• 38a. [What an ass!], JENNY. Gender-neutral clue for female donkey. Works for me.
  • 55a. [Often-retractable car part], AUTO ANTENNA. I’ve never included “auto” in describing that item. Maybe “car.” I wonder if car vs. auto has regional overtones.
  • 1d. [Franciscan?], PAPAL. Pope Francis.
  • 8d. [Athlete Eddie who is the only person to win a gold medal in summer and winter Olympics (boxing and four-man bobsled)], EAGAN. Never heard of him. More interesting than the Minneapolis suburb of that name.
  • 12d and 13d both end in ON. Meh.
  • 25d. [Popular perennials], VIOLETS. Are they popular or just impossible to get rid of?
  • 30d. [Stir fry ingredient], GREEN BEAN. Yeah? Not snow peas?
  • 38d. [Chicago Cubs general manager Hoyer], JED. I was guessing TED and NED. I should know this! (This is the 11th item in the list. But who’s counting?)

Not loving all the shorter fill in this 72-worder but overall, I liked the puzzle. 3.9 stars.

Joel Mackerry’s Los Angeles Times crossword — pannonica’s write-up

LAT • 2/9/15 • Mon • Mackerry • solution

LAT • 2/9/15 • Mon • Mackerry • solution

This crossword offers up a Monday-typical follow-the-word theme. We learn that 60-across BLACK LIST is not only to [Ostracize …] but also that it is [ … what the first words of the answers to starred clues comprise].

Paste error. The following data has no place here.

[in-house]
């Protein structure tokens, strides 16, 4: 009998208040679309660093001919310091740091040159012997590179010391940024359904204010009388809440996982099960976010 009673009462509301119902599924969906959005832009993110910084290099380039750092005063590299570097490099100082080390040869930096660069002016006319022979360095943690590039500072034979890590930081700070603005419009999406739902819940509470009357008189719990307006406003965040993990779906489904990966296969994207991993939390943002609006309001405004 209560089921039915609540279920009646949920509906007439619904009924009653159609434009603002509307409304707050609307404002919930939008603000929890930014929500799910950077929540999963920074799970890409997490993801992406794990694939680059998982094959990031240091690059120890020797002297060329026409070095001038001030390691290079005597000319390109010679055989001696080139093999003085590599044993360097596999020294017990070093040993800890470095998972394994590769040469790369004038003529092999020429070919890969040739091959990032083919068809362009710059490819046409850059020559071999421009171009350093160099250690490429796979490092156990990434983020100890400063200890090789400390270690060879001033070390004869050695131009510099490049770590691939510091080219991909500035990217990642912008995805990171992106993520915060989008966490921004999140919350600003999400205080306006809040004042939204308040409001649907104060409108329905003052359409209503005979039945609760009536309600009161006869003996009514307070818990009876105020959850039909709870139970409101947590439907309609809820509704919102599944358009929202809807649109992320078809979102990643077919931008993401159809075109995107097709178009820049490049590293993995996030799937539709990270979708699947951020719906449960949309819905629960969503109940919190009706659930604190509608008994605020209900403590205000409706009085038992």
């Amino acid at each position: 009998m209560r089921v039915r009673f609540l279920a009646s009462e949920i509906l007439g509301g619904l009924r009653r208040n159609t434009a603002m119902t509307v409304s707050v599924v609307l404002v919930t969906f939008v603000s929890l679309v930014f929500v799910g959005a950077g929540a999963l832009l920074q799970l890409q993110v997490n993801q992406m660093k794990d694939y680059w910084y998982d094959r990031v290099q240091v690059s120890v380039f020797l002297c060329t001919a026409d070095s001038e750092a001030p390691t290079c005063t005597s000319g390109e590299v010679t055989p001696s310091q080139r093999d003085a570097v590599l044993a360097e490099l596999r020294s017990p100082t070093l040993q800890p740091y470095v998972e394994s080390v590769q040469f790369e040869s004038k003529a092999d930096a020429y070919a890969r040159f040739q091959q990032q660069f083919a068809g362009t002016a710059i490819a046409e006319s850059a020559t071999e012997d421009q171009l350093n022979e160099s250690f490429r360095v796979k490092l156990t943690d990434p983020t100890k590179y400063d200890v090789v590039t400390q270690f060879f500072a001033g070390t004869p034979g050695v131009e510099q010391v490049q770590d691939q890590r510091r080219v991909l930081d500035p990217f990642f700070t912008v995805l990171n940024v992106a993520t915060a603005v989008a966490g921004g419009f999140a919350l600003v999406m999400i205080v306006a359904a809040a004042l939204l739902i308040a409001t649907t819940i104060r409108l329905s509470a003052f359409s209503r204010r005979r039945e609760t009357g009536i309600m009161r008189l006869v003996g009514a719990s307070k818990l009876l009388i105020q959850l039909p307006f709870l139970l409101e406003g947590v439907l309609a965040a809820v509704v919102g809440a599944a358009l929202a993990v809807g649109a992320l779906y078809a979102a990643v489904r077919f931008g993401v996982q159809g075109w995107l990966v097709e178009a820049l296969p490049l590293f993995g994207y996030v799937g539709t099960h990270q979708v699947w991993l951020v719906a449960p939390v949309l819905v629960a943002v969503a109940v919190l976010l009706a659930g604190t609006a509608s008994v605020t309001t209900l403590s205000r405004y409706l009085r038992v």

• 17a. [*Handy tool to have when you’re out of loose-leaf paper] HOLE PUNCH.
  • 29a. [*Amulet] MAGIC CHARM.
  • 37a. [*Prime ballpark accommodation] BOX SEAT.
  • 39a. [*Architectural style featuring geometric shapes] ART DECO.
  • 44a. [*Stand-up venue] COMEDY CLUB.

Black hole, black magic, black box, black art, black comedy. Good group, my only quibble … turns out to be completely incorrect. I was going to say that ‘black arts’ is a more common formulation than ‘black art’, but a Google Ngram disproves that. I was also going to suggest that black art(s) and black magic are more or less synonymous, and that’s woefully incomplete.

It’s usually at least a little bit unsettling when non-theme entries are longer than themers. It’s more common for such fill to run in the opposite orientation to the theme answers, but this puzzle has longer entries in both  directions. The excellent MNEMONIC and MR ROGERS—as well as LINING UP and PROPOSAL—at eight letters each, surpass the paired sevens in row 8. Further, the down contingent offers the nine-letter DESICCATE and SEED MONEY. It FAZES (55a [Flusters]) a solver somewhat. Incidentally, I added 10 seconds or more to my solve time by putting DAZES there.